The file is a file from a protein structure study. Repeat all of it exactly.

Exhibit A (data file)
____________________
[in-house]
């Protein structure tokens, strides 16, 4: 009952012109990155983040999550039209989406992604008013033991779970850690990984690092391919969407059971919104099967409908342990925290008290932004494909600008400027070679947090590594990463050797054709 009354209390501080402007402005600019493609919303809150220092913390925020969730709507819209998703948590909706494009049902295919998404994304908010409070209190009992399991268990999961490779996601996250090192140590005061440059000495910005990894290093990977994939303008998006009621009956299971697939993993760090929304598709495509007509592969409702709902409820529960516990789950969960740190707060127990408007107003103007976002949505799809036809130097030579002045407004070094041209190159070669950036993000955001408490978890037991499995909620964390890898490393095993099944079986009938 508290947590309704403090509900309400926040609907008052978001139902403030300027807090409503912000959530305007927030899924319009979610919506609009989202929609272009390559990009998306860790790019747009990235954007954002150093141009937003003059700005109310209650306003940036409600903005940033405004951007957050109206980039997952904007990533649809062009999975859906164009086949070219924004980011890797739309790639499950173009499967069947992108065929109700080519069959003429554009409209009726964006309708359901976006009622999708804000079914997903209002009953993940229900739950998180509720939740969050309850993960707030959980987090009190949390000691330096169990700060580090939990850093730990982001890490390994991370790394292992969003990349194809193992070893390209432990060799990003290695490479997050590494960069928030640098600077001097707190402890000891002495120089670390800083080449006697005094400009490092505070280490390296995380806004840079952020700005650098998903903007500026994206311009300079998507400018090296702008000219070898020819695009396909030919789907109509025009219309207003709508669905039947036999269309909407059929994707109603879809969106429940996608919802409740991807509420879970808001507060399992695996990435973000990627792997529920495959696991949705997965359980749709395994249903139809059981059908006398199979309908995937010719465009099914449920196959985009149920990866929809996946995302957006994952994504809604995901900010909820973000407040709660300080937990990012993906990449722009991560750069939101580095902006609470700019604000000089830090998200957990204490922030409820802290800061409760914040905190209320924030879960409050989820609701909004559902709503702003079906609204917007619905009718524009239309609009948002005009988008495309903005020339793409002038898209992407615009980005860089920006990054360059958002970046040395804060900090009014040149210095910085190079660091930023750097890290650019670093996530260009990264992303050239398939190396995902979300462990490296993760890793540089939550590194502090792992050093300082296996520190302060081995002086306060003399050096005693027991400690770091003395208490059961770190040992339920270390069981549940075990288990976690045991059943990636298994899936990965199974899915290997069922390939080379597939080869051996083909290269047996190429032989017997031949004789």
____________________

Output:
[in-house]
């Protein structure tokens, strides 16, 4: 009952012109990155983040999550039209989406992604008013033991779970850690990984690092391919969407059971919104099967409908342990925290008290932004494909600008400027070679947090590594990463050797054709 009354209390501080402007402005600019493609919303809150220092913390925020969730709507819209998703948590909706494009049902295919998404994304908010409070209190009992399991268990999961490779996601996250090192140590005061440059000495910005990894290093990977994939303008998006009621009956299971697939993993760090929304598709495509007509592969409702709902409820529960516990789950969960740190707060127990408007107003103007976002949505799809036809130097030579002045407004070094041209190159070669950036993000955001408490978890037991499995909620964390890898490393095993099944079986009938 508290947590309704403090509900309400926040609907008052978001139902403030300027807090409503912000959530305007927030899924319009979610919506609009989202929609272009390559990009998306860790790019747009990235954007954002150093141009937003003059700005109310209650306003940036409600903005940033405004951007957050109206980039997952904007990533649809062009999975859906164009086949070219924004980011890797739309790639499950173009499967069947992108065929109700080519069959003429554009409209009726964006309708359901976006009622999708804000079914997903209002009953993940229900739950998180509720939740969050309850993960707030959980987090009190949390000691330096169990700060580090939990850093730990982001890490390994991370790394292992969003990349194809193992070893390209432990060799990003290695490479997050590494960069928030640098600077001097707190402890000891002495120089670390800083080449006697005094400009490092505070280490390296995380806004840079952020700005650098998903903007500026994206311009300079998507400018090296702008000219070898020819695009396909030919789907109509025009219309207003709508669905039947036999269309909407059929994707109603879809969106429940996608919802409740991807509420879970808001507060399992695996990435973000990627792997529920495959696991949705997965359980749709395994249903139809059981059908006398199979309908995937010719465009099914449920196959985009149920990866929809996946995302957006994952994504809604995901900010909820973000407040709660300080937990990012993906990449722009991560750069939101580095902006609470700019604000000089830090998200957990204490922030409820802290800061409760914040905190209320924030879960409050989820609701909004559902709503702003079906609204917007619905009718524009239309609009948002005009988008495309903005020339793409002038898209992407615009980005860089920006990054360059958002970046040395804060900090009014040149210095910085190079660091930023750097890290650019670093996530260009990264992303050239398939190396995902979300462990490296993760890793540089939550590194502090792992050093300082296996520190302060081995002086306060003399050096005693027991400690770091003395208490059961770190040992339920270390069981549940075990288990976690045991059943990636298994899936990965199974899915290997069922390939080379597939080869051996083909290269047996190429032989017997031949004789």